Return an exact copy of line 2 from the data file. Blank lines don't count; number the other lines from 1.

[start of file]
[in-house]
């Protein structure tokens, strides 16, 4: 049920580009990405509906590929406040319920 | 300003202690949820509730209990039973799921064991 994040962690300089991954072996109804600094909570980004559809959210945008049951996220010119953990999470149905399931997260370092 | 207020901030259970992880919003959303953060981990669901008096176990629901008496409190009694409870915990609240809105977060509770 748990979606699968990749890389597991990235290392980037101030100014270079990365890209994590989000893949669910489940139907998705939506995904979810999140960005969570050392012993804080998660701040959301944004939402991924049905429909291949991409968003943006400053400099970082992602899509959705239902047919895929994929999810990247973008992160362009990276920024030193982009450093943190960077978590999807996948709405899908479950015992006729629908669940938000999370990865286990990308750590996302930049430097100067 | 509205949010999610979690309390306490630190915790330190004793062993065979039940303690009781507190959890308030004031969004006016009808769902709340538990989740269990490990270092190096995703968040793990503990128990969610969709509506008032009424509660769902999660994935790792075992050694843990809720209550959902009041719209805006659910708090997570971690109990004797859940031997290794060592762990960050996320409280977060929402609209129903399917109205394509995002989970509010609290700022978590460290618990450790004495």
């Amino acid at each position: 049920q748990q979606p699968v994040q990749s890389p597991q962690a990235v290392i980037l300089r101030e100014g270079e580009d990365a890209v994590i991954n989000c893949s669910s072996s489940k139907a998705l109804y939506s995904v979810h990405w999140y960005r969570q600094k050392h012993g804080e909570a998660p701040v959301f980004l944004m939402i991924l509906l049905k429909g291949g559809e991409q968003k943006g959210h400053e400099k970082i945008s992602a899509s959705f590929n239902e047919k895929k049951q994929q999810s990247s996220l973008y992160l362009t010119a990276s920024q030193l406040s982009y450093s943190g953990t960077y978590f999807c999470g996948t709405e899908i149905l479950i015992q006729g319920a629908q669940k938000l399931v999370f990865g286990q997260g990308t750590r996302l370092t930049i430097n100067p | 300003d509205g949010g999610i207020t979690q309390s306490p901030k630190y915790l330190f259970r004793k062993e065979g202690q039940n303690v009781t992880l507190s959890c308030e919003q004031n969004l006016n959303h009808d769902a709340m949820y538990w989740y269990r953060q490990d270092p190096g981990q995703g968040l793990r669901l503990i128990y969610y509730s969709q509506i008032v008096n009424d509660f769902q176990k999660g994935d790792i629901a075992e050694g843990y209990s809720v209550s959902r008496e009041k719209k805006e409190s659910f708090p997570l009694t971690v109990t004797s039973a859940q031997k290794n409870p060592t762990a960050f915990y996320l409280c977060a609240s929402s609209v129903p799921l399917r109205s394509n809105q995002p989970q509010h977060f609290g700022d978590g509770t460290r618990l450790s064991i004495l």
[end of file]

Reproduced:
């Protein structure tokens, strides 16, 4: 049920580009990405509906590929406040319920 | 300003202690949820509730209990039973799921064991 994040962690300089991954072996109804600094909570980004559809959210945008049951996220010119953990999470149905399931997260370092 | 207020901030259970992880919003959303953060981990669901008096176990629901008496409190009694409870915990609240809105977060509770 748990979606699968990749890389597991990235290392980037101030100014270079990365890209994590989000893949669910489940139907998705939506995904979810999140960005969570050392012993804080998660701040959301944004939402991924049905429909291949991409968003943006400053400099970082992602899509959705239902047919895929994929999810990247973008992160362009990276920024030193982009450093943190960077978590999807996948709405899908479950015992006729629908669940938000999370990865286990990308750590996302930049430097100067 | 509205949010999610979690309390306490630190915790330190004793062993065979039940303690009781507190959890308030004031969004006016009808769902709340538990989740269990490990270092190096995703968040793990503990128990969610969709509506008032009424509660769902999660994935790792075992050694843990809720209550959902009041719209805006659910708090997570971690109990004797859940031997290794060592762990960050996320409280977060929402609209129903399917109205394509995002989970509010609290700022978590460290618990450790004495």